From the beginning, two things have been true about the clerical sexual abuse scandals in the Catholic Church.
The first is that the Church failed, and failed miserably, in its duty to protect children and vulnerable adults entrusted to its care. Unearthing those failures, and doing justice for them, is a long-term challenge that’s far from over.
The second is that despite those failures, the Catholic Church also carries generations of wisdom about raising children successfully, about parenting and education and formation, but it’s been difficult to get any of that across in a context in which you put the words “children” and “Church” into a sentence. For most people the third word that automatically comes to mind is “abuse.”
On Thursday, Pope Francis may just have unveiled a strategy for addressing that imbalance, getting the Catholic Church back on offense after decades of being on the defensive.
It came in his annual address to the diplomatic corps, which, a priori, is not a setting in which one might have expected papal reflections on the abuse crisis. It’s touted as the pontiff’s most important foreign policy address of the year, and, in context, most observers were awaiting whatever Francis might say about tensions between U.S./Iran.
He certainly delivered on that front, issuing an appeal to “all the interested parties [to] avoid an escalation of the conflict and ‘keep alive the flame of dialogue and self-restraint,’ in full respect of international law,” quoting his own Angelus address from four days ago.
Francis touched on many topics as well, including what he called a “culture of silence” surrounding the war in Syria, the fate of the Amazon, the need for an “ecological conversion,” and points beyond.
There in the middle of it all, however, was a lengthy treatment of the abuse scandals.
“These are crimes that offend God, cause physical, psychological and spiritual damage to their victims, and damage the life of whole communities,” the pope said.
Francis referred to the extraordinary summit he called in February 2019 with the presidents of all the bishops’ conferences of the world, designed to identify “best practices” in the fight against clerical abuse and to promote a uniform global culture of prevention, detection and prosecution of abuse. Among other things, it was the February summit that prompted Francis to abolish the requirement of pontifical secrecy in abuse cases in December.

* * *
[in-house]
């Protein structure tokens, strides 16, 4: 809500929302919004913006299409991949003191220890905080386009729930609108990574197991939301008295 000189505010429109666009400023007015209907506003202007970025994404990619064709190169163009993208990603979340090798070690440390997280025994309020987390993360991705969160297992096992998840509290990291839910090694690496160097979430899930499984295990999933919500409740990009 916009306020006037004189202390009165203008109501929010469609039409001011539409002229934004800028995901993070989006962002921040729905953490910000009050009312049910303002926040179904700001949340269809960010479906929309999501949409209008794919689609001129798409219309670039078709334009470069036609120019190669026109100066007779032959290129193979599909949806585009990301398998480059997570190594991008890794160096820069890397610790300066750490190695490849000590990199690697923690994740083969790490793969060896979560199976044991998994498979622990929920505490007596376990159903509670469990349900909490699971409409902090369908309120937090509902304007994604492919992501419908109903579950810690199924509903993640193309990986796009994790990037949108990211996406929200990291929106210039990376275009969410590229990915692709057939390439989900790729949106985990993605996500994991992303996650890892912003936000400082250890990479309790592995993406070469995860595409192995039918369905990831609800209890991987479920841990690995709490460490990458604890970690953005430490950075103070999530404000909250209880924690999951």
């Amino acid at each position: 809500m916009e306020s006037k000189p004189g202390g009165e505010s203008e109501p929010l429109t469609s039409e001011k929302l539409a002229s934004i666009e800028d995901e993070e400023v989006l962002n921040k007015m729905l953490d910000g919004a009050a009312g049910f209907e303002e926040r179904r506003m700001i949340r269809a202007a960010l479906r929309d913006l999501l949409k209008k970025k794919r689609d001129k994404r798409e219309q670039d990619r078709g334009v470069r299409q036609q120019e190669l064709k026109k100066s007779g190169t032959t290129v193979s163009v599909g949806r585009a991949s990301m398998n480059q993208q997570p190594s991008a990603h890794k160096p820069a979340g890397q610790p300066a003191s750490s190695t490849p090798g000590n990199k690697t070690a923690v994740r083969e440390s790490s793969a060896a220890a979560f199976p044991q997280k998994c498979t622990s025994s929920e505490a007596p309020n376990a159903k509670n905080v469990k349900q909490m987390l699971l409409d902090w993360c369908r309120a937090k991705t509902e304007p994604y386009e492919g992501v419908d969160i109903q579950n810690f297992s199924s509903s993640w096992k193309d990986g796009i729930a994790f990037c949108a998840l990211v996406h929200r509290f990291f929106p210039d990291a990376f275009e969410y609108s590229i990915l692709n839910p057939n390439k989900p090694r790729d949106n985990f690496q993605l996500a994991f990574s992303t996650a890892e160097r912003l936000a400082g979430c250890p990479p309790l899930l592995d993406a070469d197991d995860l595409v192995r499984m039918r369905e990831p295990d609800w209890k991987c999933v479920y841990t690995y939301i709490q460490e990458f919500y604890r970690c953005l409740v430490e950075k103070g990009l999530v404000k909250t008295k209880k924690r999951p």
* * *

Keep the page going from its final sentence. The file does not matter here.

What came next is the decisive part.
The gravity of the harm caused by child sexual abuse, the pope said, makes it all the important for adults to step up, devoting their best efforts “to guide young people to spiritual, human and social maturity.” For that reason, Francis said, he’s planning to convene a global event on May 14 titled “Reinventing the Global Compact on Education.”
The fact of the event was already well known, since Francis announced it on Sept. 12, it now has a web site, and planning is well underway.
What was new in Thursday’s address was the explicit linkage to the Church’s abuse scandals. In the past when Francis has talked about the May event, he’s usually situated it in the context of his eco-encyclical Laudato si’, a document on human fraternity he co-signed in Abu Dhabi along with the Grand Imam of Al-Azhar in Egypt, and other cornerstones of his papacy and Catholic social teaching.
The idea behind the event is to bring together representatives of the world’s great religions, leaders of international organizations, experts from the academic, political and cultural worlds, who will craft and then sign a “Global Educational Pact” intended to form young generations in the idea of “common fraternal home.”
“What is needed is an educational vision that can encompass a broad range of life experiences and learning processes, in order to enable young people, individually and collectively, to develop their personalities,” Francis said on Thursday.
“Education is not limited to school and university classrooms; it is principally ensured by strengthening and reinforcing the primary right of the family to educate, and the right of churches and social communities to support and assist families in raising their children,” he said.
By juxtaposing all that with the abuse scandals, Francis may have been delivering an indirect message to the Church that this is what recovery looks like: As critical as confessing failures and bringing justice to victims is, it cannot paralyze the Church’s broader mission or prevent Catholicism from mobilizing its resources for the common good, especially when it has something unique to contribute.
It remains to be seen, of course, how successful the May event will be, and whether it has any lasting impact on educational practice around the world. In any event, it represents a precious chance for the Catholic Church to regain some of its moral authority when it comes to the care of children, catalyzing a renewed global focus on education.
In the meantime, the very fact of the summit hints at the intriguing possibility that, perhaps for the first time in decades, there will be sentences crafted in 2020 featuring the words “Church” and “children” that do not automatically end on a sour note.